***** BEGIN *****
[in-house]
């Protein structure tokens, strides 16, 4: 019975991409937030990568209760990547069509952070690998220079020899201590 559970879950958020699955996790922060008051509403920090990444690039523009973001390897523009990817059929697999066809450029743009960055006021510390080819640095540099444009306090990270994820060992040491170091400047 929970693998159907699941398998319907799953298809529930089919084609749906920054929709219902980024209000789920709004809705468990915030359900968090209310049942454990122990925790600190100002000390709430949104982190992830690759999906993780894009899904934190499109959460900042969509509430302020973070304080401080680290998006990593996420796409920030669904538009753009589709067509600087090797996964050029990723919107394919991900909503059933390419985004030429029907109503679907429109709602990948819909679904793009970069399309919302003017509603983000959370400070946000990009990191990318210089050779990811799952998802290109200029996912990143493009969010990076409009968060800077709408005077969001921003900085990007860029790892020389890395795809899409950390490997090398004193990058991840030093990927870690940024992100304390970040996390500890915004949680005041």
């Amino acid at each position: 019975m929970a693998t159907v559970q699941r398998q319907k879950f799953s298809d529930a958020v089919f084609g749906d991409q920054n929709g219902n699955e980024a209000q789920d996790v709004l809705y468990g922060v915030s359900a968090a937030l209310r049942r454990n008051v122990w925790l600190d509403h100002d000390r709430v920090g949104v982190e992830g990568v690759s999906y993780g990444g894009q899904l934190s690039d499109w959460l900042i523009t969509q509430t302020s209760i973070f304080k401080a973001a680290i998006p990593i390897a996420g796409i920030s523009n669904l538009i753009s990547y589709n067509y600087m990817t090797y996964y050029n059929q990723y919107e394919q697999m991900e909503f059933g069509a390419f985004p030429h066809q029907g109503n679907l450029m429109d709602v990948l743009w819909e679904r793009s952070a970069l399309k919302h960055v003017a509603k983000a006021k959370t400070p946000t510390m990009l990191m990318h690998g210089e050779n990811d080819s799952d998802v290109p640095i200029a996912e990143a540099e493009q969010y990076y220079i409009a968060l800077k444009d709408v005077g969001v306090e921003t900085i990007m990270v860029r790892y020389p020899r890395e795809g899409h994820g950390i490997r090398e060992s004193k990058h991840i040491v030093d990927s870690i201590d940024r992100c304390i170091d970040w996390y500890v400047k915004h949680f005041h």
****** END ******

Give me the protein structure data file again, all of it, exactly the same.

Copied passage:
[in-house]
């Protein structure tokens, strides 16, 4: 019975991409937030990568209760990547069509952070690998220079020899201590 559970879950958020699955996790922060008051509403920090990444690039523009973001390897523009990817059929697999066809450029743009960055006021510390080819640095540099444009306090990270994820060992040491170091400047 929970693998159907699941398998319907799953298809529930089919084609749906920054929709219902980024209000789920709004809705468990915030359900968090209310049942454990122990925790600190100002000390709430949104982190992830690759999906993780894009899904934190499109959460900042969509509430302020973070304080401080680290998006990593996420796409920030669904538009753009589709067509600087090797996964050029990723919107394919991900909503059933390419985004030429029907109503679907429109709602990948819909679904793009970069399309919302003017509603983000959370400070946000990009990191990318210089050779990811799952998802290109200029996912990143493009969010990076409009968060800077709408005077969001921003900085990007860029790892020389890395795809899409950390490997090398004193990058991840030093990927870690940024992100304390970040996390500890915004949680005041």
């Amino acid at each position: 019975m929970a693998t159907v559970q699941r398998q319907k879950f799953s298809d529930a958020v089919f084609g749906d991409q920054n929709g219902n699955e980024a209000q789920d996790v709004l809705y468990g922060v915030s359900a968090a937030l209310r049942r454990n008051v122990w925790l600190d509403h100002d000390r709430v920090g949104v982190e992830g990568v690759s999906y993780g990444g894009q899904l934190s690039d499109w959460l900042i523009t969509q509430t302020s209760i973070f304080k401080a973001a680290i998006p990593i390897a996420g796409i920030s523009n669904l538009i753009s990547y589709n067509y600087m990817t090797y996964y050029n059929q990723y919107e394919q697999m991900e909503f059933g069509a390419f985004p030429h066809q029907g109503n679907l450029m429109d709602v990948l743009w819909e679904r793009s952070a970069l399309k919302h960055v003017a509603k983000a006021k959370t400070p946000t510390m990009l990191m990318h690998g210089e050779n990811d080819s799952d998802v290109p640095i200029a996912e990143a540099e493009q969010y990076y220079i409009a968060l800077k444009d709408v005077g969001v306090e921003t900085i990007m990270v860029r790892y020389p020899r890395e795809g899409h994820g950390i490997r090398e060992s004193k990058h991840i040491v030093d990927s870690i201590d940024r992100c304390i170091d970040w996390y500890v400047k915004h949680f005041h």